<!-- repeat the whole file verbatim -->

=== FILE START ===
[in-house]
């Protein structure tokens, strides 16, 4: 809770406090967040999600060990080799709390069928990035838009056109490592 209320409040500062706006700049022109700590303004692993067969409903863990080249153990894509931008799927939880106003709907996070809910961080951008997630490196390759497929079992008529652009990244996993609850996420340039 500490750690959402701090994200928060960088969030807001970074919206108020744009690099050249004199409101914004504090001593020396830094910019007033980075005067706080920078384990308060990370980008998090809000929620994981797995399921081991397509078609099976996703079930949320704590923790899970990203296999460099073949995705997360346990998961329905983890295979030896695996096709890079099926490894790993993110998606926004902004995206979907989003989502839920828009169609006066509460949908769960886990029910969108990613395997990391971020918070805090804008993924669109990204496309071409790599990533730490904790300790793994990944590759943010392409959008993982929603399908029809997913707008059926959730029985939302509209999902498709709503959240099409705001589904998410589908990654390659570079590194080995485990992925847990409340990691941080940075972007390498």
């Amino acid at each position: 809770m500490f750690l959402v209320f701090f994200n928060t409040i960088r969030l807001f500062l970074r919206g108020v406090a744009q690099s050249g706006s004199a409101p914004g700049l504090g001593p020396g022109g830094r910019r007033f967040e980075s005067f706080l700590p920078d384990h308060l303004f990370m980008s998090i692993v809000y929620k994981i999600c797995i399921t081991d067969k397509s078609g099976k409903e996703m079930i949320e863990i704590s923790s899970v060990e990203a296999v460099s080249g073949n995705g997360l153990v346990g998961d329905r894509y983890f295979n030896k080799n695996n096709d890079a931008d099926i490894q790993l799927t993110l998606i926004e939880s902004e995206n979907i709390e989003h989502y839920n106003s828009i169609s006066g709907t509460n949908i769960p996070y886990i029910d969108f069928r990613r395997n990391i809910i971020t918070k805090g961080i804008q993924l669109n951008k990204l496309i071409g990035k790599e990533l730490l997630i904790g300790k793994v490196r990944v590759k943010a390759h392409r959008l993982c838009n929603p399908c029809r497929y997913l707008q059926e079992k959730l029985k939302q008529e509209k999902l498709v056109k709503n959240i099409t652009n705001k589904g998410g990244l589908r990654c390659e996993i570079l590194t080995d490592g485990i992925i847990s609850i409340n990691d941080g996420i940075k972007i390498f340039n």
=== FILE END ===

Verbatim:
[in-house]
């Protein structure tokens, strides 16, 4: 809770406090967040999600060990080799709390069928990035838009056109490592 209320409040500062706006700049022109700590303004692993067969409903863990080249153990894509931008799927939880106003709907996070809910961080951008997630490196390759497929079992008529652009990244996993609850996420340039 500490750690959402701090994200928060960088969030807001970074919206108020744009690099050249004199409101914004504090001593020396830094910019007033980075005067706080920078384990308060990370980008998090809000929620994981797995399921081991397509078609099976996703079930949320704590923790899970990203296999460099073949995705997360346990998961329905983890295979030896695996096709890079099926490894790993993110998606926004902004995206979907989003989502839920828009169609006066509460949908769960886990029910969108990613395997990391971020918070805090804008993924669109990204496309071409790599990533730490904790300790793994990944590759943010392409959008993982929603399908029809997913707008059926959730029985939302509209999902498709709503959240099409705001589904998410589908990654390659570079590194080995485990992925847990409340990691941080940075972007390498």
């Amino acid at each position: 809770m500490f750690l959402v209320f701090f994200n928060t409040i960088r969030l807001f500062l970074r919206g108020v406090a744009q690099s050249g706006s004199a409101p914004g700049l504090g001593p020396g022109g830094r910019r007033f967040e980075s005067f706080l700590p920078d384990h308060l303004f990370m980008s998090i692993v809000y929620k994981i999600c797995i399921t081991d067969k397509s078609g099976k409903e996703m079930i949320e863990i704590s923790s899970v060990e990203a296999v460099s080249g073949n995705g997360l153990v346990g998961d329905r894509y983890f295979n030896k080799n695996n096709d890079a931008d099926i490894q790993l799927t993110l998606i926004e939880s902004e995206n979907i709390e989003h989502y839920n106003s828009i169609s006066g709907t509460n949908i769960p996070y886990i029910d969108f069928r990613r395997n990391i809910i971020t918070k805090g961080i804008q993924l669109n951008k990204l496309i071409g990035k790599e990533l730490l997630i904790g300790k793994v490196r990944v590759k943010a390759h392409r959008l993982c838009n929603p399908c029809r497929y997913l707008q059926e079992k959730l029985k939302q008529e509209k999902l498709v056109k709503n959240i099409t652009n705001k589904g998410g990244l589908r990654c390659e996993i570079l590194t080995d490592g485990i992925i847990s609850i409340n990691d941080g996420i940075k972007i390498f340039n």